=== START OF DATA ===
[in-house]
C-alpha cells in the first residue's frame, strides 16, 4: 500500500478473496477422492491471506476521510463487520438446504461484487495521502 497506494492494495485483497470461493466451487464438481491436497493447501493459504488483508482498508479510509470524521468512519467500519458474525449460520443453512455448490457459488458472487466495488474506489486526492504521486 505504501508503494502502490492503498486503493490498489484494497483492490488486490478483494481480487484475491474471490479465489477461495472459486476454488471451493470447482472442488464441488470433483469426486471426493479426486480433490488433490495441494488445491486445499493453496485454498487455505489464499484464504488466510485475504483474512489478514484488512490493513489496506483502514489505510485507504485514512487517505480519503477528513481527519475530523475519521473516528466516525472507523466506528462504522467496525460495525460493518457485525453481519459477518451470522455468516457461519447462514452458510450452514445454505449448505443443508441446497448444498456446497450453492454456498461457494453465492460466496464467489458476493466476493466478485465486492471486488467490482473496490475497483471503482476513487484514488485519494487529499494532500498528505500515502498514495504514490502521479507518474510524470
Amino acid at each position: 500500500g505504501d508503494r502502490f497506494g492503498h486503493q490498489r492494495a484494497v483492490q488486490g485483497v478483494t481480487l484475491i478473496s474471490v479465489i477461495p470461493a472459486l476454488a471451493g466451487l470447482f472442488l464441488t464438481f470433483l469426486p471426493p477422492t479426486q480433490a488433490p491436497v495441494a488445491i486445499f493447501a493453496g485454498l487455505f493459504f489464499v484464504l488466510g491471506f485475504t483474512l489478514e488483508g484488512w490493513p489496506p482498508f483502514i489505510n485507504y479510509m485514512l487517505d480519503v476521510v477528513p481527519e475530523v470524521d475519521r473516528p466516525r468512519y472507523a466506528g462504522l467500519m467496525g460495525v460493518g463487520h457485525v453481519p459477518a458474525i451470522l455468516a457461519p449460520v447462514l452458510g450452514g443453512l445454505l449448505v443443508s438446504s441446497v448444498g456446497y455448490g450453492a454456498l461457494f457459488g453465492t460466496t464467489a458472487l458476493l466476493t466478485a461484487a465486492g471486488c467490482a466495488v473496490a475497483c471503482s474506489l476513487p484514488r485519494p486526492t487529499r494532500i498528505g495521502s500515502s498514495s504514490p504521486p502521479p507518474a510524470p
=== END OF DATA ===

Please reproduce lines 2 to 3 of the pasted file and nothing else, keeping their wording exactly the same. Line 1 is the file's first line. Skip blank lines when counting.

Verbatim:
C-alpha cells in the first residue's frame, strides 16, 4: 500500500478473496477422492491471506476521510463487520438446504461484487495521502 497506494492494495485483497470461493466451487464438481491436497493447501493459504488483508482498508479510509470524521468512519467500519458474525449460520443453512455448490457459488458472487466495488474506489486526492504521486 505504501508503494502502490492503498486503493490498489484494497483492490488486490478483494481480487484475491474471490479465489477461495472459486476454488471451493470447482472442488464441488470433483469426486471426493479426486480433490488433490495441494488445491486445499493453496485454498487455505489464499484464504488466510485475504483474512489478514484488512490493513489496506483502514489505510485507504485514512487517505480519503477528513481527519475530523475519521473516528466516525472507523466506528462504522467496525460495525460493518457485525453481519459477518451470522455468516457461519447462514452458510450452514445454505449448505443443508441446497448444498456446497450453492454456498461457494453465492460466496464467489458476493466476493466478485465486492471486488467490482473496490475497483471503482476513487484514488485519494487529499494532500498528505500515502498514495504514490502521479507518474510524470
Amino acid at each position: 500500500g505504501d508503494r502502490f497506494g492503498h486503493q490498489r492494495a484494497v483492490q488486490g485483497v478483494t481480487l484475491i478473496s474471490v479465489i477461495p470461493a472459486l476454488a471451493g466451487l470447482f472442488l464441488t464438481f470433483l469426486p471426493p477422492t479426486q480433490a488433490p491436497v495441494a488445491i486445499f493447501a493453496g485454498l487455505f493459504f489464499v484464504l488466510g491471506f485475504t483474512l489478514e488483508g484488512w490493513p489496506p482498508f483502514i489505510n485507504y479510509m485514512l487517505d480519503v476521510v477528513p481527519e475530523v470524521d475519521r473516528p466516525r468512519y472507523a466506528g462504522l467500519m467496525g460495525v460493518g463487520h457485525v453481519p459477518a458474525i451470522l455468516a457461519p449460520v447462514l452458510g450452514g443453512l445454505l449448505v443443508s438446504s441446497v448444498g456446497y455448490g450453492a454456498l461457494f457459488g453465492t460466496t464467489a458472487l458476493l466476493t466478485a461484487a465486492g471486488c467490482a466495488v473496490a475497483c471503482s474506489l476513487p484514488r485519494p486526492t487529499r494532500i498528505g495521502s500515502s498514495s504514490p504521486p502521479p507518474a510524470p